In our last post, we mentioned that filing a complaint with the state medical board can be an appropriate avenue for an injured patient to seek some justice in his or her case. Complaints, or grievances, can be filed with respect to professional misconduct, standard of care, irregularities in practice and unethical conduct, all of which are issues that can come up in medical malpractice litigation.
Complaints can be filed by anyone, including patients, hospitals, government agencies, and other physicians and health care providers. Once a complaint is filed with the medical board, an investigation is conducted and the board holds a hearing to review the complaint. The board typically attempts to resolve complaints informally, but a formal hearing may be necessary to establish the facts in the case. Once the facts are sorted out, the board will determine whether disciplinary action is appropriate.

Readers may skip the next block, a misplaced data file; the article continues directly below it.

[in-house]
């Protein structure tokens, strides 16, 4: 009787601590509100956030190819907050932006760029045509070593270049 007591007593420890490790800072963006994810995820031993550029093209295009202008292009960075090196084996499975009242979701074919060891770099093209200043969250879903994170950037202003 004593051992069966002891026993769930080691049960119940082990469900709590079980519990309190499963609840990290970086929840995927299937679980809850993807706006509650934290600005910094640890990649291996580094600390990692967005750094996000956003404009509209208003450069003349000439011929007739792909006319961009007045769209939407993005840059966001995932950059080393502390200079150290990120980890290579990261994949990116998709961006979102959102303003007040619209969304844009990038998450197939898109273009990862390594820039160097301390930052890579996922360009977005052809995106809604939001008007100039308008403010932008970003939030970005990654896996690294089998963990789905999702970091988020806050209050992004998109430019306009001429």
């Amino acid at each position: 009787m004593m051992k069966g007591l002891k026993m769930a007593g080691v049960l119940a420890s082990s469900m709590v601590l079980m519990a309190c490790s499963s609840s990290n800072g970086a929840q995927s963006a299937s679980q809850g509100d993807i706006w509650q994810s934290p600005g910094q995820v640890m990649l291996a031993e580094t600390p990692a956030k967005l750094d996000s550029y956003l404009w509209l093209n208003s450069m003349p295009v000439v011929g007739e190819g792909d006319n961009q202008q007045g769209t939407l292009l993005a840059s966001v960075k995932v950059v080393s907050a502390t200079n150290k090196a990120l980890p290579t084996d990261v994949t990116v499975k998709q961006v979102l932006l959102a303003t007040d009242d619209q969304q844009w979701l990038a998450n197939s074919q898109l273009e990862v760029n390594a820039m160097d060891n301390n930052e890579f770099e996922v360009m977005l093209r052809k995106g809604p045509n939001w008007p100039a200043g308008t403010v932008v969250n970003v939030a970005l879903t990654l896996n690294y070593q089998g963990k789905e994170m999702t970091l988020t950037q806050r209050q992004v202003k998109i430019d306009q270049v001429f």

Although it isn’t necessary to have an attorney to pursue the complaint process, it can be helpful to work with experienced legal counsel. An experienced attorney can help make sure the patient submits a fully completed complaint, that the medical board receives all the information it needs to accurately assess the situation, and that the patient’s concerns and hopes for resolving the case are fully articulated and advocated.
Patients who have been harmed by a negligent physician have a right to understand their options for pursuing justice. Medical malpractice litigation is one option that should be evaluated, and the complaint process can be pursued either on its own or alongside legal proceedings, if the patient so desires.